Welcome to Akemoor. Because this is the first official time we've shown much to the world we thought "Hey! why not spiel a little history?" So we went with this....and here are the results below, sorted into their various locations and cultures.
-Manangari, Port Wilhelm-
Ah the great Port Wilhelm....did yo know this was one of the very first places in Akemoor with permanent residences? You see, back in 1723 there was a literal nothing here...just a beach and a few shrubs. The peoples of the area were under pressure from outside nations to build something that they could trade with, a port...or a dock...or just something. Even though this pressure was felt throughout the coast the members of the local area at the time where one of the only to realise this call for trade. So, they got to work with their limited knowledge in the field of building anything....and created a wooden shack from which people from the other nations would come to bring many wondrous things like gunpowder and tools in exchange for some ceremonial artifacts and various varieties of opal which were common in the area. With time, the native peoples of this area became fond of the tools and other wonderful things that the travelers brought so instead of going with their cultural beliefs, they went completely against them. They decided to stay in the one place. This was not met with very much love. But, through this they had something that the other did not....they had acquired guns as well as the support of the travelers who brought them there. The following years were not nice. From 1725-34 there were constant attacks upon the now growing port and many lives were lost. On March the 13th of 1735, a woman by the name of Wilhelm, formed her own alliance with some travelers and one of the docks. This alliance was designed to make the slowly growing port town known at the time as Darnak grow ever so much faster, the deal was that the travelers would start to bring in farming equipment and various other things that had been in short supply and in return she promised to have the attacks stop. Completely.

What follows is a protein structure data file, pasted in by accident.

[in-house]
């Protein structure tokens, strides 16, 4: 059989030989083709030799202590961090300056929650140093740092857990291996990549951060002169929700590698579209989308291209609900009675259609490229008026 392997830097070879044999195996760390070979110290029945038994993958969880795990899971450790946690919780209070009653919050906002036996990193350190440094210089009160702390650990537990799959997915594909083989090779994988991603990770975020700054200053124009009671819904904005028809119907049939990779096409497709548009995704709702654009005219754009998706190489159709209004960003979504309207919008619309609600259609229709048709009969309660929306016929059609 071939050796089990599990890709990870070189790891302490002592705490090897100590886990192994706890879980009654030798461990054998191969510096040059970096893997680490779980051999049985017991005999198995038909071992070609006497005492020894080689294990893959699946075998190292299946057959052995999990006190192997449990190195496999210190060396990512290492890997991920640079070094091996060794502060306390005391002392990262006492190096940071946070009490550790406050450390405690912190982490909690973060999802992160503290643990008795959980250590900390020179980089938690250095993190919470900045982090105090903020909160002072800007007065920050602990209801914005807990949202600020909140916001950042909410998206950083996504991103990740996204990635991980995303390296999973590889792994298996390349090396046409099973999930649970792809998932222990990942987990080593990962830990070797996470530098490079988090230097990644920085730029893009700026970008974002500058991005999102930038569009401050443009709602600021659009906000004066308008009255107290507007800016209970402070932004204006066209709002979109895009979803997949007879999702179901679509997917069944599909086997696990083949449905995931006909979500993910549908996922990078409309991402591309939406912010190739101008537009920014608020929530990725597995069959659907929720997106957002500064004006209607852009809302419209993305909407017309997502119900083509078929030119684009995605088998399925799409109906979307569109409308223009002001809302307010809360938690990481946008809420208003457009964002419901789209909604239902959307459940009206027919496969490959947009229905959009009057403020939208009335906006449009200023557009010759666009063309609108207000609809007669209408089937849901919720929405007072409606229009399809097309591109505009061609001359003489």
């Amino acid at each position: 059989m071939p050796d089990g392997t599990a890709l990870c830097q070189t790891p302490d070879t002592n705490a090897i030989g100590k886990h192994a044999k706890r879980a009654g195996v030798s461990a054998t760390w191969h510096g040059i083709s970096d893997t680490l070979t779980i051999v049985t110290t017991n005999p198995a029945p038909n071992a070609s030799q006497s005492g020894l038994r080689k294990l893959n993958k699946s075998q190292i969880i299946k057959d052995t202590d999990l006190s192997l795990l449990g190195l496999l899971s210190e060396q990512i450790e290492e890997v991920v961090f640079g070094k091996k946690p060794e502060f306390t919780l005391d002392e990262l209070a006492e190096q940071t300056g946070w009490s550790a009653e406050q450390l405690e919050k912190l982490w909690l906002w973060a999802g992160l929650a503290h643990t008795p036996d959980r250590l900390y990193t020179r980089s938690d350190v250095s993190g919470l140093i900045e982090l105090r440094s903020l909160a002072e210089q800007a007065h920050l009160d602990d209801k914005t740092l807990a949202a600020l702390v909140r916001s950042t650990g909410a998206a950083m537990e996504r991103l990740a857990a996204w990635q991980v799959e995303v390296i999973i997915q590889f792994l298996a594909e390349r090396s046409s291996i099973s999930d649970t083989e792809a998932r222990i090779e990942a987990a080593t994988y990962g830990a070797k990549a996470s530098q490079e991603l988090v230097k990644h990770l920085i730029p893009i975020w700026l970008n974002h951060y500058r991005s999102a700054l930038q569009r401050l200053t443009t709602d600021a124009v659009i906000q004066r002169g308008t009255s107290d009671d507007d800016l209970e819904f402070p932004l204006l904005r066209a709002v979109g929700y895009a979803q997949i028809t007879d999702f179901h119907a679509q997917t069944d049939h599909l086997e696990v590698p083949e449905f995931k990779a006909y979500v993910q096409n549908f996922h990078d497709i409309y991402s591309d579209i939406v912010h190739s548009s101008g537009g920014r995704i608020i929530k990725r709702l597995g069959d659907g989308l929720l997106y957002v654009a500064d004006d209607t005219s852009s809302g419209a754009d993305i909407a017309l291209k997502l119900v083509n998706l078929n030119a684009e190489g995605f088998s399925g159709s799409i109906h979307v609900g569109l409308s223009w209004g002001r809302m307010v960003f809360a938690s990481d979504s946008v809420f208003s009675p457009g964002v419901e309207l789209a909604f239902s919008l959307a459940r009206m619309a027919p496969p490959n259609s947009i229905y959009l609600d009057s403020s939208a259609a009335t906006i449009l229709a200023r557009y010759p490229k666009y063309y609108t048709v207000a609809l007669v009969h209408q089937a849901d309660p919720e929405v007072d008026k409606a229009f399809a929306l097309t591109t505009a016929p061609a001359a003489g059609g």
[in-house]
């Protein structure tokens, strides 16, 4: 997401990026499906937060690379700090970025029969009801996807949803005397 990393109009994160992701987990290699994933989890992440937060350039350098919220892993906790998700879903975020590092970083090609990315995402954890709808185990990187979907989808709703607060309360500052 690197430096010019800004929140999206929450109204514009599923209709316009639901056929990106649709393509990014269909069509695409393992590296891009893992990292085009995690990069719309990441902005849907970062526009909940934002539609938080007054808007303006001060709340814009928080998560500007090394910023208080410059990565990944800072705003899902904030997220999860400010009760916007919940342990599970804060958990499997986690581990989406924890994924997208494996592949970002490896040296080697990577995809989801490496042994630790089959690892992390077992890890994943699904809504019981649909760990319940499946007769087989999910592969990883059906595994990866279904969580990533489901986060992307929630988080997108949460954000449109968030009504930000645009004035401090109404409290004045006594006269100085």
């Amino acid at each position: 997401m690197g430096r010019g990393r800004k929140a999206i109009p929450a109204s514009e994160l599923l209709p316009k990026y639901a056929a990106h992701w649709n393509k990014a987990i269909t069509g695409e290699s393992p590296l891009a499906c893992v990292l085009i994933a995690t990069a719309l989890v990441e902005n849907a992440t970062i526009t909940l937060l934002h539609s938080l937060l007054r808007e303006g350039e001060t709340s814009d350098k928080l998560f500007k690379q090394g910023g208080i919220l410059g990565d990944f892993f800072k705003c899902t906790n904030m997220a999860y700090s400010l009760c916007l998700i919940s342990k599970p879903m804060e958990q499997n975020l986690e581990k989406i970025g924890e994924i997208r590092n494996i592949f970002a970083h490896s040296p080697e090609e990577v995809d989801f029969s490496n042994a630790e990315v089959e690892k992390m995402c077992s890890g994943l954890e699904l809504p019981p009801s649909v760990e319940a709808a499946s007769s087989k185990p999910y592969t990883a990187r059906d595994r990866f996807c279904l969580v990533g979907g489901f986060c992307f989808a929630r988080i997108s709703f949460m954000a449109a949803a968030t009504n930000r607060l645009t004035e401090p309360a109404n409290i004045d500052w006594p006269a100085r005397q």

How she went about getting this to happen would leave a scar on the area for many years to come. In the night, she and a band of her followers went out with torches and set alight to the surrounding scrublands more than any people had done before for traditional bush burning techniques. She and her followers had started an inferno. Unluckily it was a hot, dry and windy day so the fires soon grew into a massive bushfire that would go on to burn a portion of the port town and claim an estimated 75 lives there, then burn the essentially the entire Manangari Island (Manangari is an island, the kind made by a fork in a river that creates two mouths) scrub and forestry down to the ground. It was not meant to be this bad in the slightest. The tribes in the area lost an estimated 230 people that day with many more injured.
When put under the grill by the community and the surviving tribe peoples Wilhelm explained that the attacks were foolish and meaningless, that the port was the future of the entire peoples and that the fire was only meant to scare, not scar. But she did it in a way that would remain in the communities minds for a long time afterwards. She was a charismatic woman and a convincing one that would not be rivaled for another hundred or so years.
She had managed to untie the slightly charred peoples to make the port the best damn port in the area.
When the travelers came back to see the now growing rapidly fields left by the bushfire they took their chance and began with the planting of many different plants and species that would serve the city for two hundred years to come. After they were completed in 1738 the town saw a massive rise in population with people actually coming from overseas to live there as well as the lack of predators and diseases. In 1741 it was decided that the port be named after Wilhelm who had passed away on an unknown date in September sometime. Thus, Port Wilhelm was born.